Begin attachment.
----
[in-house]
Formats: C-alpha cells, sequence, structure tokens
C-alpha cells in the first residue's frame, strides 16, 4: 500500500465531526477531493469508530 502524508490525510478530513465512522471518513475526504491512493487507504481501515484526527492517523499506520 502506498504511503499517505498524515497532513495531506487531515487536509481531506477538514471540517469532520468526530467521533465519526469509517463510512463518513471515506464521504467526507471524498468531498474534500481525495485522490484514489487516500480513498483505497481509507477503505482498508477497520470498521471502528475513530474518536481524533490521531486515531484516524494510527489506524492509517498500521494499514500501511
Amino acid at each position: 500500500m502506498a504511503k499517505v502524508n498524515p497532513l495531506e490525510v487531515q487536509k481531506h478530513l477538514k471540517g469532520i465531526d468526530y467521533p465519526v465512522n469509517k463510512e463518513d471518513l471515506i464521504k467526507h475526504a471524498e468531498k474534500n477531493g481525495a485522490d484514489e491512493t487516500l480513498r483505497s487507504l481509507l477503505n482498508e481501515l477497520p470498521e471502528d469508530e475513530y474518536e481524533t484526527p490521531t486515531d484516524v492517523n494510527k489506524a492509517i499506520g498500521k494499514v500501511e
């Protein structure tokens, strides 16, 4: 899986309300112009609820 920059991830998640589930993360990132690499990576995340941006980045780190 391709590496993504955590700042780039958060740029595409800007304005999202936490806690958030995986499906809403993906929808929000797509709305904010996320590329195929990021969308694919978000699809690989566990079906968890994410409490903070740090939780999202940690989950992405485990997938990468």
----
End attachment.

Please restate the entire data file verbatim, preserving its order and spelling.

[in-house]
Formats: C-alpha cells, sequence, structure tokens
C-alpha cells in the first residue's frame, strides 16, 4: 500500500465531526477531493469508530 502524508490525510478530513465512522471518513475526504491512493487507504481501515484526527492517523499506520 502506498504511503499517505498524515497532513495531506487531515487536509481531506477538514471540517469532520468526530467521533465519526469509517463510512463518513471515506464521504467526507471524498468531498474534500481525495485522490484514489487516500480513498483505497481509507477503505482498508477497520470498521471502528475513530474518536481524533490521531486515531484516524494510527489506524492509517498500521494499514500501511
Amino acid at each position: 500500500m502506498a504511503k499517505v502524508n498524515p497532513l495531506e490525510v487531515q487536509k481531506h478530513l477538514k471540517g469532520i465531526d468526530y467521533p465519526v465512522n469509517k463510512e463518513d471518513l471515506i464521504k467526507h475526504a471524498e468531498k474534500n477531493g481525495a485522490d484514489e491512493t487516500l480513498r483505497s487507504l481509507l477503505n482498508e481501515l477497520p470498521e471502528d469508530e475513530y474518536e481524533t484526527p490521531t486515531d484516524v492517523n494510527k489506524a492509517i499506520g498500521k494499514v500501511e
């Protein structure tokens, strides 16, 4: 899986309300112009609820 920059991830998640589930993360990132690499990576995340941006980045780190 391709590496993504955590700042780039958060740029595409800007304005999202936490806690958030995986499906809403993906929808929000797509709305904010996320590329195929990021969308694919978000699809690989566990079906968890994410409490903070740090939780999202940690989950992405485990997938990468």